A lecturer at the University of Port Harcourt, and former president of the Academic Staff Union of Universities (ASUU), Dr. Andrew Efemini was relieved of his position as head of department of Philosophy at the university, because he participated in the students’ demonstration over the killing of four of their colleagues in Aluu.
The decision of the vice chancellor of the University of Port Harcourt, Prof. Joseph Ajienka, to remove Efemini brought reaction from the National Association of Nigerian Students (NANS). NANS is demanding for Efemini’s reinstatement.
The National President of NANS, Mr. Dauda Mohammed, said in an interview that it was wrong for the vice chancellor to have removed the lecturer from his post.
Mohammed, who is a student of the University of Jos, argued that if the situation was reversed and lecturers were the victims of the brutality in Aluu, the students would have expressed their solidarity with lecturers.
He said, “An injury to one is an injury to all and that is why we are saying that the decision to remove the head of department, Philosophy in the University of Port Harcourt is wrong.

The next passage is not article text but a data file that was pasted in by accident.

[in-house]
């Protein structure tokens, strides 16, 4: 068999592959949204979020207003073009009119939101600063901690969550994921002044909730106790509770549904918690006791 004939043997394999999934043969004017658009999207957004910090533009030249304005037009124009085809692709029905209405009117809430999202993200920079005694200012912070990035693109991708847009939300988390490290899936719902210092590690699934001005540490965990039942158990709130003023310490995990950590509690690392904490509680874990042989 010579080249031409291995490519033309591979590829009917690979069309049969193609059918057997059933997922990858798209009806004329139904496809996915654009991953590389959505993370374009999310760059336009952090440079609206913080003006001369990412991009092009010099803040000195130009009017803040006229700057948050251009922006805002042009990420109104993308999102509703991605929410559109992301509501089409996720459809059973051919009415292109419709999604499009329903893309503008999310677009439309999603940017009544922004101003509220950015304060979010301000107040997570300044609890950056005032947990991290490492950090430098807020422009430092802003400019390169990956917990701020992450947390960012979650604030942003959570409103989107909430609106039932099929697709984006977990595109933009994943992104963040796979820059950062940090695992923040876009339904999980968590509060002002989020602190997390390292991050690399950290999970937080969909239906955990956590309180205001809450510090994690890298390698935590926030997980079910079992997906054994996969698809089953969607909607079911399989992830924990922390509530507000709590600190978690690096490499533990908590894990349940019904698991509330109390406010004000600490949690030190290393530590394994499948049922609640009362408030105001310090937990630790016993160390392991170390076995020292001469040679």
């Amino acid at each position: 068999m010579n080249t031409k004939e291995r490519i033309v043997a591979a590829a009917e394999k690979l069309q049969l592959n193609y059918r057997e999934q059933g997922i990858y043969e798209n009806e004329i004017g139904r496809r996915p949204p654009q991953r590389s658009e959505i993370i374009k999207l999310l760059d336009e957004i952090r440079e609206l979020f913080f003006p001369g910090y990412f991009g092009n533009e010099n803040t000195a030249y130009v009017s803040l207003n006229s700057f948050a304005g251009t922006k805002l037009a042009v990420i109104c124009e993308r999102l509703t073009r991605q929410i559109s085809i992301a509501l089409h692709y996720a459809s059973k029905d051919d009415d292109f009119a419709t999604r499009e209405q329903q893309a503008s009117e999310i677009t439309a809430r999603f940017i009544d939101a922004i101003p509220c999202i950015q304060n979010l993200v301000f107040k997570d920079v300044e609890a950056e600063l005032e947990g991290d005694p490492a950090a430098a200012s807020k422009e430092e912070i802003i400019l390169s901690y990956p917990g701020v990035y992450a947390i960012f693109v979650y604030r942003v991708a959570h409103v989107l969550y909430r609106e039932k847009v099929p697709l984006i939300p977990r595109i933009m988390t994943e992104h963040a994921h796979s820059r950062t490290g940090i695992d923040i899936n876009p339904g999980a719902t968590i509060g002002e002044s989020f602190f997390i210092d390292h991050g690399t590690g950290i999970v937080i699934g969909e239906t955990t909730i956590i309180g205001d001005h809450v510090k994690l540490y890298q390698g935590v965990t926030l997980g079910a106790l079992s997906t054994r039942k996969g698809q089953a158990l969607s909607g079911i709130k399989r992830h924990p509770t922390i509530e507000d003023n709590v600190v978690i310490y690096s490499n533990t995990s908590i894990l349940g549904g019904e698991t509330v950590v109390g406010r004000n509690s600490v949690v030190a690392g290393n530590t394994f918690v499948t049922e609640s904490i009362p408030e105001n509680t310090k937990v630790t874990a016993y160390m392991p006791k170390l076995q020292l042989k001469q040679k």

“By joining students in the protest, the HOD was merely condemning the gruesome murder of four students of the university. Nigerian students
would have shown the same solidarity if it were a lecturer that was affected.
“We are calling on the management of the university to have a rethink and reinstate the removed lecturer as HOD. Many Nigerians have condemned the killing of UNIPORT students and if a lecturer does the same thing, we don’t think that he deserved to be punished.”
However, the university authorities are adamant on not recalling Efemini. The school’s public relations officer, Dr. William Wodi, said Efemini was not the first Head of Department to be removed from office by a serving vice chancellor, as the appointment or removal of heads of departments, directors and unit heads remained the prerogative of the vice chancellor.
Wodi said that NANS is not one of the statutory organs through which the university is run.
“Dr. Andrew Efemini is free to lead or join demonstrations as guaranteed him by relevant sections of the Nigerian constitution and the principle of academic freedom.
“But neither Dr. Efemini nor any other person has the right to incite violence as he was copiously quoted by the media. Every freedom goes with a dose of responsibility.”